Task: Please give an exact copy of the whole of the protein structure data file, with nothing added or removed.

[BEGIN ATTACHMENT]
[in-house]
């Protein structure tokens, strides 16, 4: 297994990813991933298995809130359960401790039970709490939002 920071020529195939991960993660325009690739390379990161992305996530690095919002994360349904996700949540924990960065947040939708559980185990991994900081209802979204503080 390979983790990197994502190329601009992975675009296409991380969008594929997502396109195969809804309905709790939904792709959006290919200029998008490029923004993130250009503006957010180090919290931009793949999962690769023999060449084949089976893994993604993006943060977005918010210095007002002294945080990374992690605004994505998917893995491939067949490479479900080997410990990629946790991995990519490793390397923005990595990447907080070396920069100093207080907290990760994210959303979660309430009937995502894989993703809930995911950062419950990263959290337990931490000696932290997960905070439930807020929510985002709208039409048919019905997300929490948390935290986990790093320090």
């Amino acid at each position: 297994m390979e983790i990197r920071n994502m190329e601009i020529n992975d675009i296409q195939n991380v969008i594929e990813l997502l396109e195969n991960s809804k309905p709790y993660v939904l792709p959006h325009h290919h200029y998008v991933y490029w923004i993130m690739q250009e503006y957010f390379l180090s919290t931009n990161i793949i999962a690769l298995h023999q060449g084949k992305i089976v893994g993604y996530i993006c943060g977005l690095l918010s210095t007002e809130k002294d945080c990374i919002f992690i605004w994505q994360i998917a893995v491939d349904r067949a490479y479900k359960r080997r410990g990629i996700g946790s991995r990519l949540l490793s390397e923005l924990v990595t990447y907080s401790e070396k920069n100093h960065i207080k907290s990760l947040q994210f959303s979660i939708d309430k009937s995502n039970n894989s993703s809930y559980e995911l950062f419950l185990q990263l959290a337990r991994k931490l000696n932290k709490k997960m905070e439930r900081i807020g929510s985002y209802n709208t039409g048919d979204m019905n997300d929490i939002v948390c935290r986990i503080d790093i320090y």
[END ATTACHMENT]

[in-house]
């Protein structure tokens, strides 16, 4: 297994990813991933298995809130359960401790039970709490939002 920071020529195939991960993660325009690739390379990161992305996530690095919002994360349904996700949540924990960065947040939708559980185990991994900081209802979204503080 390979983790990197994502190329601009992975675009296409991380969008594929997502396109195969809804309905709790939904792709959006290919200029998008490029923004993130250009503006957010180090919290931009793949999962690769023999060449084949089976893994993604993006943060977005918010210095007002002294945080990374992690605004994505998917893995491939067949490479479900080997410990990629946790991995990519490793390397923005990595990447907080070396920069100093207080907290990760994210959303979660309430009937995502894989993703809930995911950062419950990263959290337990931490000696932290997960905070439930807020929510985002709208039409048919019905997300929490948390935290986990790093320090």
């Amino acid at each position: 297994m390979e983790i990197r920071n994502m190329e601009i020529n992975d675009i296409q195939n991380v969008i594929e990813l997502l396109e195969n991960s809804k309905p709790y993660v939904l792709p959006h325009h290919h200029y998008v991933y490029w923004i993130m690739q250009e503006y957010f390379l180090s919290t931009n990161i793949i999962a690769l298995h023999q060449g084949k992305i089976v893994g993604y996530i993006c943060g977005l690095l918010s210095t007002e809130k002294d945080c990374i919002f992690i605004w994505q994360i998917a893995v491939d349904r067949a490479y479900k359960r080997r410990g990629i996700g946790s991995r990519l949540l490793s390397e923005l924990v990595t990447y907080s401790e070396k920069n100093h960065i207080k907290s990760l947040q994210f959303s979660i939708d309430k009937s995502n039970n894989s993703s809930y559980e995911l950062f419950l185990q990263l959290a337990r991994k931490l000696n932290k709490k997960m905070e439930r900081i807020g929510s985002y209802n709208t039409g048919d979204m019905n997300d929490i939002v948390c935290r986990i503080d790093i320090y």